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UBC sets sights on training the next ... Mark Carney?

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Ambitious to raise its current Top-20 global status in economics, the University of British Columbia yesterday announced plans for a new school and an elite undergraduate program to educate "the next generation of international policy leaders."

In establishing the Vancouver School of Economics, which replaces an economics department ranked first in Canada for research productivity, UBC expects to add 10 domestic or internationally-recognized scholars to its current 50-person faculty, add 328 spaces for economics students (compared with 700 currently) and introduce a new four-year Bachelor of International Economics for top academic high-school graduates.

"We want to capitalize on our progress to date and build UBC as one of the world's leaders in economics in terms of its teaching offerings and research," says Michael Devereux, inaugural director of the new school and a research fellow of the Bank of Canada. "Our goal is excellence in all dimensions to build UBC economics as one of the big players on the world stage."

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UBC hopes to position the Vancouver school as a global centre for research and learning to address "the world's most pressing economic issues." Prof. Devereux says the proposed bachelor of international economics – which still requires approval by the provincial ministry of advanced education – will be a "flagship" program for the school.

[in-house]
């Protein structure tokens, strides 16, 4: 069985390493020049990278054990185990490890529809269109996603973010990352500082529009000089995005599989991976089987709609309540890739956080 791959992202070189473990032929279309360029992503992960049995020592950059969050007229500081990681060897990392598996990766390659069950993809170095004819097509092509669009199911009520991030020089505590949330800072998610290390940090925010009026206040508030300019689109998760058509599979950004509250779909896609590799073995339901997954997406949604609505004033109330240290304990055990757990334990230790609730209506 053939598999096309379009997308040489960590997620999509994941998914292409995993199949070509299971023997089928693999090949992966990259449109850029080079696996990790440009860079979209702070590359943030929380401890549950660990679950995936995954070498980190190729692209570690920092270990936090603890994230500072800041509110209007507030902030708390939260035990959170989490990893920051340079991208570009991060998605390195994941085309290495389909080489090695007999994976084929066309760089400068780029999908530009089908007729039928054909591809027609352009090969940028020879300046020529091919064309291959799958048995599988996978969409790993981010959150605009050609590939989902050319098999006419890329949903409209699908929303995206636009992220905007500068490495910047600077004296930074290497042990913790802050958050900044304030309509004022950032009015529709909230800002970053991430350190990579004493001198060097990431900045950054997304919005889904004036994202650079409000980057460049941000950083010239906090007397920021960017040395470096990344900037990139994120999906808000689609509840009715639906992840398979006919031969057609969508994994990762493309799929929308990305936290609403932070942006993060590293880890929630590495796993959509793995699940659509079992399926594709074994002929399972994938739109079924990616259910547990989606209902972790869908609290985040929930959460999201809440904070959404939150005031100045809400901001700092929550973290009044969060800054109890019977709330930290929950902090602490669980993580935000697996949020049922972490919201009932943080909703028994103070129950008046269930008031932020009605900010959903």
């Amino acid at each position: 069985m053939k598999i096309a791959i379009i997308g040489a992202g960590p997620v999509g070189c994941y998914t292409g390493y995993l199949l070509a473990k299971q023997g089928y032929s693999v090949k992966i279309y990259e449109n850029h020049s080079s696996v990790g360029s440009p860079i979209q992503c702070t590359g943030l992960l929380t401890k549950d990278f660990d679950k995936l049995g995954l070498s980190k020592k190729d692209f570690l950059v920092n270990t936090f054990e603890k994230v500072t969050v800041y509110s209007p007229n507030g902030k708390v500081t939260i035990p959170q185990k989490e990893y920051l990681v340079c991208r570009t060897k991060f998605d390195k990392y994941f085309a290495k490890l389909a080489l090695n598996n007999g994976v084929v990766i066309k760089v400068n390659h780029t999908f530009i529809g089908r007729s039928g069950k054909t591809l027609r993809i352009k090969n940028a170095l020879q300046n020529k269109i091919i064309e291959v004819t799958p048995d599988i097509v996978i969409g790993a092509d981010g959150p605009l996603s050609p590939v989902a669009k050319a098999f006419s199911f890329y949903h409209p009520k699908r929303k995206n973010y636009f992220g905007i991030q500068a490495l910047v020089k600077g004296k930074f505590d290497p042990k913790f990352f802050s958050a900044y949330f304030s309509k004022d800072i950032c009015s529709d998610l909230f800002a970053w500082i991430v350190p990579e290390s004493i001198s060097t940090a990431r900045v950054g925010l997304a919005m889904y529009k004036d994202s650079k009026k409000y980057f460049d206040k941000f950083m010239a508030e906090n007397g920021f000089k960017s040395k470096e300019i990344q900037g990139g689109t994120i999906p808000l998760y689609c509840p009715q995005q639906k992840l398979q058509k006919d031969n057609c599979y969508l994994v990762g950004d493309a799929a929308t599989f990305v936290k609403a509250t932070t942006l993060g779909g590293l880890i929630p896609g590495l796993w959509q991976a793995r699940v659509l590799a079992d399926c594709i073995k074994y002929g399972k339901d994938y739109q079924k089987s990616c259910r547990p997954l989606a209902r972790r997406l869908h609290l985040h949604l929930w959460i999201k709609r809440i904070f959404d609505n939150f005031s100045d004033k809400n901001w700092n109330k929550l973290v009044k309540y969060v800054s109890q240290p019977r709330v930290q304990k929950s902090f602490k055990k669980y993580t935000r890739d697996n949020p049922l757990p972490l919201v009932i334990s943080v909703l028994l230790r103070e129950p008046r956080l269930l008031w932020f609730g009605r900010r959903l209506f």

As proposed, the bachelor program would accept about 80 academically-strong students, about half from Canada and half from overseas, on an annual basis. They would have access to international internships and exchange programs and – rare for undergraduates – be allowed to get directly involved in research activities.

"This is more on a European model," says Prof. Devereux of the program design. "We are going to cater to students who know when they come from high school that they want to specialize in economics, specifically in international economics." He anticipates that graduates could have careers in global trade, finance, development and world policy issues.

Assuming provincial government approval for the new program, the university plans to charge higher tuition fees. Domestic students would pay $7,672 in annual tuition for the international economics degree, compared with $4,700 for a BA. International students would pay $27,731, compared with $22,600 for a BA.

The university's Sauder School of Business, which has had a close relationship with the economics department, will teach some business and finance courses for the new degree.

Asked if UBC's initiative could produce the next Mark Carney, the former Bank of Canada governor recently recruited to head the Bank of England, Prof. Devereux demurred.

"I don't know how you produce one like that," he said.

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